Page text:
March 30, 2020
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Adi Godrej, Godrej

The consumer business has focus on three segments—homecare, haircare and personal care—across Asia, Africa and Latin America.

Adi Godrej, Godrej
Photograph by Soumik Kar
Adi Godrej, Godrej
  • The business in 25 years has grown 35 times to Rs 9,000 crore


First, a quick recap of a 120-year-old business group: the Godrej’s made the world’s first soap from vegetable oil (branded Chavi) in 1918. It produced its first almirah in 1923; next, ballot boxes for Independent India’s debut elections in 1951; then, the country’s pioneering locally-made typewriter in 1955 and refrigerators in 1958.

By 1991, when the Indian economy opened up, Godrej Consumer Products was earning Rs 262 crore from selling soaps. In the 25 years thence, Adi Godrej told shareholders some months ago, the business has grown 35 times to close to Rs 9,000 crore and nearly half of those revenues came from overseas. Liberalisation, it turned out, was a key milestone in the group’s history.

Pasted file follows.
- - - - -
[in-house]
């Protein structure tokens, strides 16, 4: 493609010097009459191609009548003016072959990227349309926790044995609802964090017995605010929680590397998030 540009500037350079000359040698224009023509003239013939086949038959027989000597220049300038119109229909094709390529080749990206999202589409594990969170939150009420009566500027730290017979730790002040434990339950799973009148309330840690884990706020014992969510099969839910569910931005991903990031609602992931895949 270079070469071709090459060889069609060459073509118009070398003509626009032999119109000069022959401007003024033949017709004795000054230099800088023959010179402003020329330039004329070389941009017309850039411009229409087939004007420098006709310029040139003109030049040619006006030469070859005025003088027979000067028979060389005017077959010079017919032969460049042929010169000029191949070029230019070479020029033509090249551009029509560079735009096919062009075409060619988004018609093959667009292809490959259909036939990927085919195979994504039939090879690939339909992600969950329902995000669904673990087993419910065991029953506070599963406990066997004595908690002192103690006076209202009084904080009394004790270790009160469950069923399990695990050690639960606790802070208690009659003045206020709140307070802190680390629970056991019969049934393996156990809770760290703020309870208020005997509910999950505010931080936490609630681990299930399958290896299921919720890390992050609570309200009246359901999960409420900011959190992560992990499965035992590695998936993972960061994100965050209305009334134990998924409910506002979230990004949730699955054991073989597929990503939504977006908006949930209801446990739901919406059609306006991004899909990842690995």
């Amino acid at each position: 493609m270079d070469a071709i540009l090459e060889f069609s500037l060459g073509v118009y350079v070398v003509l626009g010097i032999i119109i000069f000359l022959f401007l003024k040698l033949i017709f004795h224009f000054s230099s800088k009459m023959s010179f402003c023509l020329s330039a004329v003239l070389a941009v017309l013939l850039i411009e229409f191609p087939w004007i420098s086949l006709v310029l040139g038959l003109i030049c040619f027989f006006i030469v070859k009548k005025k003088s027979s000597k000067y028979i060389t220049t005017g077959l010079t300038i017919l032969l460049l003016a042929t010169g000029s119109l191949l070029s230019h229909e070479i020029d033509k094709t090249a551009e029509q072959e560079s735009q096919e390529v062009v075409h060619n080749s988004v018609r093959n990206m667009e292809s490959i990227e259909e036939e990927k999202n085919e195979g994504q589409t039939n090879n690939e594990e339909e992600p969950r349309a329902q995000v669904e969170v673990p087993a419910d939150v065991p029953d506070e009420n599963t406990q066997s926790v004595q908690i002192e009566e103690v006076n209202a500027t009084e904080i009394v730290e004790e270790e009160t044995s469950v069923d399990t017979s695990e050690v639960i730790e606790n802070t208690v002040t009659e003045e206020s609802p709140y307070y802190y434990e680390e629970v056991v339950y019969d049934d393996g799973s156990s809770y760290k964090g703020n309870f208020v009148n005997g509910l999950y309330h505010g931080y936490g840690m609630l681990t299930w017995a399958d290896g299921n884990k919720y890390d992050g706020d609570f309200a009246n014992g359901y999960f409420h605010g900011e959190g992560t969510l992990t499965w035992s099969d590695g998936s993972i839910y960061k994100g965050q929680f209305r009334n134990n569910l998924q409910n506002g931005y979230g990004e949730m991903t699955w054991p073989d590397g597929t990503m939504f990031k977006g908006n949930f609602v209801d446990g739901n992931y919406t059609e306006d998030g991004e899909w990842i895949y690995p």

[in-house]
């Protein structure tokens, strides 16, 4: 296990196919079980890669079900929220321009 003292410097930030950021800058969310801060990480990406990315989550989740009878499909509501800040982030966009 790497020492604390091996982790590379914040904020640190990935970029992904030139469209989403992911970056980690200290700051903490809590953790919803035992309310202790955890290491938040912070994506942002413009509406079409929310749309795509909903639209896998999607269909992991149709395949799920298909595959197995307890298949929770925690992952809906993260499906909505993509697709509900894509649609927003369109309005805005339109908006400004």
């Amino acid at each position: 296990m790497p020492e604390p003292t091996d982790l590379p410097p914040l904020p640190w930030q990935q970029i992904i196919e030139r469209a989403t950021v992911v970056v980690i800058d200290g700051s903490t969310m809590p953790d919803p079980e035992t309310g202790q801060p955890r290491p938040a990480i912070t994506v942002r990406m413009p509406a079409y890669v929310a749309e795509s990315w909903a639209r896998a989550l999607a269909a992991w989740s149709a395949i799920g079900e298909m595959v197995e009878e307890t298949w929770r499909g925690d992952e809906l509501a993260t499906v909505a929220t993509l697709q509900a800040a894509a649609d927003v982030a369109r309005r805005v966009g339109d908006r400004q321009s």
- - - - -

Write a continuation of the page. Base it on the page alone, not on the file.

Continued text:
As Godrej, 74, once recounted, “Lots of Indian businesses were worried international business would swamp them. But we made a significant strategic change thereafter.” In the years that followed, Godrej took a few of his companies public and got into JVs with global firms like GE and Procter & Gamble. These JVs weren’t to last long but, as Godrej put it, they did bring benefits. Then, some acquisitions (think Good Knight mosquito mats or Hit repellents) and it ventured into real estate and agri-business. Currently, the entire group’s revenue is over $4.1 billion.

As the story goes, when a 21-year-old Adi returned from MIT’s Sloan School of Management in the early 1960s, he was the Godrej group’s first MBA. He helped turn around the soap business—it made a profit in the year he joined. Today, the consumer business follows a 3x3 approach, focussing on three segments—homecare, haircare, personal care—across three continents, namely Asia, Africa and Latin America.

“Adi Godrej’s achievement lies in the fact that he is as contemporary as the moment is,” says brand expert Harish Bijoor. “Companies or groups that are old have a tendency to get jaded over time. Adi Godrej has actu­ally been the right reverse. He has believed in re-invention.”

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